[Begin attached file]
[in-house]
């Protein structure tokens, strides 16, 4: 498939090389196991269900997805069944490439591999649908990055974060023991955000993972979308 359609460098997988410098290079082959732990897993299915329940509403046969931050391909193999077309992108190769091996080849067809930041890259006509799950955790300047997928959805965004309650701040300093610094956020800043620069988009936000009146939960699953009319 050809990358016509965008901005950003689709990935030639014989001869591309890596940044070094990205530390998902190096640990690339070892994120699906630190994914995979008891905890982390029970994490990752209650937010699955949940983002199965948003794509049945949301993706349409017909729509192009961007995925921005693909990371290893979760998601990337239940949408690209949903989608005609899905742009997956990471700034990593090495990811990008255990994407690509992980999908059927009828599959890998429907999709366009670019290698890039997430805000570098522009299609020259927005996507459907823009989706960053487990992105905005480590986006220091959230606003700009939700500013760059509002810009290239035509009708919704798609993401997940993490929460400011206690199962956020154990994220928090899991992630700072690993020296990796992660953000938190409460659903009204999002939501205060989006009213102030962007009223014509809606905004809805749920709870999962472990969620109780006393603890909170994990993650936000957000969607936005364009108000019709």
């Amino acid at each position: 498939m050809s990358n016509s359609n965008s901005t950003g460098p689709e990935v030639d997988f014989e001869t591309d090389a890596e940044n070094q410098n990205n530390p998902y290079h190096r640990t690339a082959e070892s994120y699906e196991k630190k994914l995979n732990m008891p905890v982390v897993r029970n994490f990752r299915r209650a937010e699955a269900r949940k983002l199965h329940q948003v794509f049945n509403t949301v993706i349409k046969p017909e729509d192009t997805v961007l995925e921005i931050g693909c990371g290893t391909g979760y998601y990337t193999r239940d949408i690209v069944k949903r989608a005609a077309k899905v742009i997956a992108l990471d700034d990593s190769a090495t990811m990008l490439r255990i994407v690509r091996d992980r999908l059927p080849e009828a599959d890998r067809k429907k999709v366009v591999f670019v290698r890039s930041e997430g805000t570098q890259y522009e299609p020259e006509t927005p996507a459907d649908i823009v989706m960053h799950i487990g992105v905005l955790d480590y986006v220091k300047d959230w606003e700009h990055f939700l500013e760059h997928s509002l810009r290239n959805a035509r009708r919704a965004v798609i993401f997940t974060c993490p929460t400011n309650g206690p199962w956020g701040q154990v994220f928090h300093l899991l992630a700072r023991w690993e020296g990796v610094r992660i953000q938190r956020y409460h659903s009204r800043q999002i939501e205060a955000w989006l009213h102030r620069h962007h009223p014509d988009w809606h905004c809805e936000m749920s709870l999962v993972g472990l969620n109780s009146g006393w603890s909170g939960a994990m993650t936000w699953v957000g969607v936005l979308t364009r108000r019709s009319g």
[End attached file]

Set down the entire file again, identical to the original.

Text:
[in-house]
């Protein structure tokens, strides 16, 4: 498939090389196991269900997805069944490439591999649908990055974060023991955000993972979308 359609460098997988410098290079082959732990897993299915329940509403046969931050391909193999077309992108190769091996080849067809930041890259006509799950955790300047997928959805965004309650701040300093610094956020800043620069988009936000009146939960699953009319 050809990358016509965008901005950003689709990935030639014989001869591309890596940044070094990205530390998902190096640990690339070892994120699906630190994914995979008891905890982390029970994490990752209650937010699955949940983002199965948003794509049945949301993706349409017909729509192009961007995925921005693909990371290893979760998601990337239940949408690209949903989608005609899905742009997956990471700034990593090495990811990008255990994407690509992980999908059927009828599959890998429907999709366009670019290698890039997430805000570098522009299609020259927005996507459907823009989706960053487990992105905005480590986006220091959230606003700009939700500013760059509002810009290239035509009708919704798609993401997940993490929460400011206690199962956020154990994220928090899991992630700072690993020296990796992660953000938190409460659903009204999002939501205060989006009213102030962007009223014509809606905004809805749920709870999962472990969620109780006393603890909170994990993650936000957000969607936005364009108000019709």
């Amino acid at each position: 498939m050809s990358n016509s359609n965008s901005t950003g460098p689709e990935v030639d997988f014989e001869t591309d090389a890596e940044n070094q410098n990205n530390p998902y290079h190096r640990t690339a082959e070892s994120y699906e196991k630190k994914l995979n732990m008891p905890v982390v897993r029970n994490f990752r299915r209650a937010e699955a269900r949940k983002l199965h329940q948003v794509f049945n509403t949301v993706i349409k046969p017909e729509d192009t997805v961007l995925e921005i931050g693909c990371g290893t391909g979760y998601y990337t193999r239940d949408i690209v069944k949903r989608a005609a077309k899905v742009i997956a992108l990471d700034d990593s190769a090495t990811m990008l490439r255990i994407v690509r091996d992980r999908l059927p080849e009828a599959d890998r067809k429907k999709v366009v591999f670019v290698r890039s930041e997430g805000t570098q890259y522009e299609p020259e006509t927005p996507a459907d649908i823009v989706m960053h799950i487990g992105v905005l955790d480590y986006v220091k300047d959230w606003e700009h990055f939700l500013e760059h997928s509002l810009r290239n959805a035509r009708r919704a965004v798609i993401f997940t974060c993490p929460t400011n309650g206690p199962w956020g701040q154990v994220f928090h300093l899991l992630a700072r023991w690993e020296g990796v610094r992660i953000q938190r956020y409460h659903s009204r800043q999002i939501e205060a955000w989006l009213h102030r620069h962007h009223p014509d988009w809606h905004c809805e936000m749920s709870l999962v993972g472990l969620n109780s009146g006393w603890s909170g939960a994990m993650t936000w699953v957000g969607v936005l979308t364009r108000r019709s009319g």